For example, in that view, the president is not supposed to make decisions himself (and certainly not based on his "gut") but, like a judge, he is supposed to preside over the system to insure that the system reaches the correct decisions.

  • by Anonymous Coward on Friday July 11, 2008 @02:50AM (#24149001)

    It needs:

    A) A rather large amendment to the Constituition

    B) A population that actually understands the issues being voted on, including causes, effects, and solutions.

    As an American, I believe that B does not exists. We are not rich landowners like ancient Athenians, who had lots of time to ponder these things, and were able to have an efficient direct democracy. Americans, on the whole, are specialized to hell. We don't sleep, we don't take vacations, we just work. We don't have time to think about the government.

  • by AGMW (594303) on Friday July 11, 2008 @04:23AM (#24149453) Homepage
    If the object is to elect someone who ALWAYS votes the way they are told then I'm not sure you want anyone even vaguely clever!

    You want a dolt, imbecile, automaton - indeed, a Voting Machine which will simply vote the way the System ordains. A voting robot - hey, that'll even save them $31K a year!

  • by stupidflanders (1230894) on Friday July 11, 2008 @05:45AM (#24149889)
    Seriously though, I have to wonder if some people will vote for the issue/candidate with the shortest required reading. Or, we might start seeing stuff like this:
    SEX! SEX! SEX!, vote yes on proposition 2600, SEX SEX SEX.

    I see so many problems with this "direct voting". It's not even funny. Well, it's a little funny. SEX!
  • by Nazlfrag (1035012) on Friday July 11, 2008 @07:06AM (#24150237) Journal

    Its a fine line between education and propagandist indoctrination. Education is not the key, thinking for yourself is the key.

  • Many of the framers didn't want the common people getting too much control over things for fear that we wouldn't choose to let them run things.

    One possible motive.
    There may have also been a nod to the level of literacy in the general population. Remember, this was in the day where if you could do enough math to perform celestial navigation, you could be an officer in the navy.
    Times have changed, the pool of smarter heads is bigger. You'll never eliminate the "dumb rubes", but you can gather useful input from a broader swath of people.
    Giving them the benefit of the doubt, those Framers may not have come off as so elitist in a modern context.

  • by mdfst13 (664665) on Friday July 11, 2008 @07:45AM (#24150519)

    What I want to see is where taxpayers would allocate their money. I.e. when you fill out your tax form, you send along something that allocates the taxes paid per year to various programs. For example, assuming that you pay $10,000 in taxes, you might write:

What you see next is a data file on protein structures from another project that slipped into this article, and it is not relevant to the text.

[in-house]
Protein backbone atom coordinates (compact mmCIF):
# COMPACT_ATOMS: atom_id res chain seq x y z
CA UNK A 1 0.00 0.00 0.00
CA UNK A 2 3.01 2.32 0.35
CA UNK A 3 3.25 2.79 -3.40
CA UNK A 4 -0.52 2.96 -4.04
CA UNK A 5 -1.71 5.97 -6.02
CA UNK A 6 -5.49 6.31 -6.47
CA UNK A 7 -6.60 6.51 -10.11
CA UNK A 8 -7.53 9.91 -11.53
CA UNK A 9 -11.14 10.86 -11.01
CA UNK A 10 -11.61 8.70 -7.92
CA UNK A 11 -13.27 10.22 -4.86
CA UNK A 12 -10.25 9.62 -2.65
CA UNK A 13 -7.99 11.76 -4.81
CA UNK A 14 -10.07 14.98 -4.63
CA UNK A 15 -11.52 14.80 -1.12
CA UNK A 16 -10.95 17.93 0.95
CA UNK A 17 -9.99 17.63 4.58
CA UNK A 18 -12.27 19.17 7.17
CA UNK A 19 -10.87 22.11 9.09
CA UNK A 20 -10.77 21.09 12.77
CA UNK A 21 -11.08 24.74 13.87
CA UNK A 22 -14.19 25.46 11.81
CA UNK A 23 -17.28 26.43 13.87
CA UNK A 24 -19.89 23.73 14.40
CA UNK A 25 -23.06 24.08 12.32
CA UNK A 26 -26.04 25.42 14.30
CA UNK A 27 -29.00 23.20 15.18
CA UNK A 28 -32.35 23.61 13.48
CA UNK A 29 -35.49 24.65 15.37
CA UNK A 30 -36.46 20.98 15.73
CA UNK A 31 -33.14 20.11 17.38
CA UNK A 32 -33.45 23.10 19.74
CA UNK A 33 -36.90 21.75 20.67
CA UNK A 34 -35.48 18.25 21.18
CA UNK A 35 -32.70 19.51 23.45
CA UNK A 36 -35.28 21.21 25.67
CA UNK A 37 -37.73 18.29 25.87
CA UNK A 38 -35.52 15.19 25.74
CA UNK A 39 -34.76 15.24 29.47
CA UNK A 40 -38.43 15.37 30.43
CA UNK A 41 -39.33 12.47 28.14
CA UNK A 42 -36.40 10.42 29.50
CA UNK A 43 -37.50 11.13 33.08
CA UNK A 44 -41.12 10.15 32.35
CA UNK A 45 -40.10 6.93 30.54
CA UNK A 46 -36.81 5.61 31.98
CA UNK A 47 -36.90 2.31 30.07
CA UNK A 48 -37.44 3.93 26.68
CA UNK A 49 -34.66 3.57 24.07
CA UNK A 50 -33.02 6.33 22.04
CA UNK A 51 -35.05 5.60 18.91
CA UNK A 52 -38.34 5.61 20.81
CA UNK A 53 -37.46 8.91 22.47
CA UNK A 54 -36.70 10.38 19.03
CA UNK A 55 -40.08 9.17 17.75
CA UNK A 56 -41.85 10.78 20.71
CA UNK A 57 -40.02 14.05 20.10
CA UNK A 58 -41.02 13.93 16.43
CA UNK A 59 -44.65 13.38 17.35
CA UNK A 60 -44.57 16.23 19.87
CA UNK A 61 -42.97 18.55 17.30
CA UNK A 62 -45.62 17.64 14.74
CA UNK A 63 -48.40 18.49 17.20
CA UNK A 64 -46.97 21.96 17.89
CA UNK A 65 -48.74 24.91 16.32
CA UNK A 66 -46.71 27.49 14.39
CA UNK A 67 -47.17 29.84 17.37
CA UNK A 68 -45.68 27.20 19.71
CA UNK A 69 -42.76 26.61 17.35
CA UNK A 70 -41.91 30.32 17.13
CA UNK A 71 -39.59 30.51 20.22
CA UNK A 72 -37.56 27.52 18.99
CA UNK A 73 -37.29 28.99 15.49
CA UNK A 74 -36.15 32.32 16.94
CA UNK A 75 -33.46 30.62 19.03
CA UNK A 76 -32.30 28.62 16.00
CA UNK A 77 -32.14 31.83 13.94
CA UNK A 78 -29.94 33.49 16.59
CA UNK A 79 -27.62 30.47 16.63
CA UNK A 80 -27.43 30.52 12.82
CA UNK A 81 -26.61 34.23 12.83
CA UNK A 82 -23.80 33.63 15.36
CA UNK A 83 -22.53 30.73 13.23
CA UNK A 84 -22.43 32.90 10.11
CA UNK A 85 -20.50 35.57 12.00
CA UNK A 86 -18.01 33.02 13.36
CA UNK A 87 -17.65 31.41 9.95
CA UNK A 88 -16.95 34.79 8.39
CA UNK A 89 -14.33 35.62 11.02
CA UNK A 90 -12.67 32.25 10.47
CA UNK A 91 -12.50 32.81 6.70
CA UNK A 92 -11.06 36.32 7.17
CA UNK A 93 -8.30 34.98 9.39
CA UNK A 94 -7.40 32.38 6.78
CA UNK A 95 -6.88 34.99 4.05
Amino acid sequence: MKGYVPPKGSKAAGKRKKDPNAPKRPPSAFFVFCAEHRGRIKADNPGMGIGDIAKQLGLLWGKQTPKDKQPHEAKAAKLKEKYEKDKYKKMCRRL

Defense: $2000
    Social security: $2100
    Medical: $3300
    Debt reduction: $800
    NASA: $50
    Other discretionary: $1750

    That's what we have now (lumping a lot of things together to save typing). Or maybe you might prefer to spend nothing on defense and that $2000 would go to space research or welfare or whatever else you might want to select. Or you think too much is spent on welfare and not enough on defense, so you give the $10,000 to defense.

    Even if this were non-binding, I think that we'd get some interesting information. Some discussion of how this might work (although based on a per person allocation rather than a per tax dollar allocation) is in the second press release ("New Poll: Public Would Allocate a Federal Budget
    Much Different from Washington's") at http://www.globalpolicy.org/finance/tables/usspend.htm [globalpolicy.org]

    Binding (if feasible) would make this interesting. People could have the option of increasing their personal taxes paid and having the money go where they want it (e.g. NASA or welfare). Billionaires (e.g. Gates) would get the benefit of controlling the allocation of their taxes, giving them a reason to pay taxes (rather than the natural reasons to evade them).

    This isn't the micromanagement of direct democracy, but it does allow people to participate directly in the decision with the most direct impact to them.

  • by Xavyor (772119) on Friday July 11, 2008 @07:48AM (#24150537)

    The process of voting from home can be asked to read some information regarding the subject matter of the vote before voting.

    Most /.ers don't even read TFA. Do you really think we could get everyone who votes to read both sides of the argument before they got bored and picked the radio button with the prettiest picture next to it?

  • by Anonymous Coward on Friday July 11, 2008 @07:54AM (#24150577)

    In my observations, the wisest people have no desire to control others through coercion. They realize that economic and social progress naturally arises through voluntary association.

    Government naturally attracts those who DO wish to control others through coercion, not those who just want to live their lives in peace. Realizing this, I'd feel a bit silly claiming that government should (or could) be comprised of the wisest people.